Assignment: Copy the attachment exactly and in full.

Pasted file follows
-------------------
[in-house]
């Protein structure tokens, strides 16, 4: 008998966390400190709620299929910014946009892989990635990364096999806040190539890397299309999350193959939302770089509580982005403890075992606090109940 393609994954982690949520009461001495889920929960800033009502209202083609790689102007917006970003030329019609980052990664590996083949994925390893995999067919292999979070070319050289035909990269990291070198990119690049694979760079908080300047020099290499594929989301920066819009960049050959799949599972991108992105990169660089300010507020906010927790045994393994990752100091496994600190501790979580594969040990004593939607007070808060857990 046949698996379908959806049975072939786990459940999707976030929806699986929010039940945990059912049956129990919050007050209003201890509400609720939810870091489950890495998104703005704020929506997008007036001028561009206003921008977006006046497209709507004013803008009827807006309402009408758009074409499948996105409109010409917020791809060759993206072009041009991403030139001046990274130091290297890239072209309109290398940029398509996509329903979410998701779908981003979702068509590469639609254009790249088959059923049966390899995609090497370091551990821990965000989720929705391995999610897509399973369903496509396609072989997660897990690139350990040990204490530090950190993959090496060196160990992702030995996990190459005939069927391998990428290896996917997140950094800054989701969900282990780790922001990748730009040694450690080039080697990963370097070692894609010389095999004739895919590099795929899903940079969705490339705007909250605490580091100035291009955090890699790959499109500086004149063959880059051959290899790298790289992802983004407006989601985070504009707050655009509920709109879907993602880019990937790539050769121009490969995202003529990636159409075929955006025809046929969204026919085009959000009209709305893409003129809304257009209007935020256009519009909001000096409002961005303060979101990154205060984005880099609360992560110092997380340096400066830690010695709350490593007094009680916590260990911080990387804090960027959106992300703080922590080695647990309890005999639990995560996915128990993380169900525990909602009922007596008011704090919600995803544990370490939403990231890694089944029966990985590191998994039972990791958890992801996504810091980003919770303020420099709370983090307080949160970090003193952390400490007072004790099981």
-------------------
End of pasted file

[in-house]
């Protein structure tokens, strides 16, 4: 008998966390400190709620299929910014946009892989990635990364096999806040190539890397299309999350193959939302770089509580982005403890075992606090109940 393609994954982690949520009461001495889920929960800033009502209202083609790689102007917006970003030329019609980052990664590996083949994925390893995999067919292999979070070319050289035909990269990291070198990119690049694979760079908080300047020099290499594929989301920066819009960049050959799949599972991108992105990169660089300010507020906010927790045994393994990752100091496994600190501790979580594969040990004593939607007070808060857990 046949698996379908959806049975072939786990459940999707976030929806699986929010039940945990059912049956129990919050007050209003201890509400609720939810870091489950890495998104703005704020929506997008007036001028561009206003921008977006006046497209709507004013803008009827807006309402009408758009074409499948996105409109010409917020791809060759993206072009041009991403030139001046990274130091290297890239072209309109290398940029398509996509329903979410998701779908981003979702068509590469639609254009790249088959059923049966390899995609090497370091551990821990965000989720929705391995999610897509399973369903496509396609072989997660897990690139350990040990204490530090950190993959090496060196160990992702030995996990190459005939069927391998990428290896996917997140950094800054989701969900282990780790922001990748730009040694450690080039080697990963370097070692894609010389095999004739895919590099795929899903940079969705490339705007909250605490580091100035291009955090890699790959499109500086004149063959880059051959290899790298790289992802983004407006989601985070504009707050655009509920709109879907993602880019990937790539050769121009490969995202003529990636159409075929955006025809046929969204026919085009959000009209709305893409003129809304257009209007935020256009519009909001000096409002961005303060979101990154205060984005880099609360992560110092997380340096400066830690010695709350490593007094009680916590260990911080990387804090960027959106992300703080922590080695647990309890005999639990995560996915128990993380169900525990909602009922007596008011704090919600995803544990370490939403990231890694089944029966990985590191998994039972990791958890992801996504810091980003919770303020420099709370983090307080949160970090003193952390400490007072004790099981």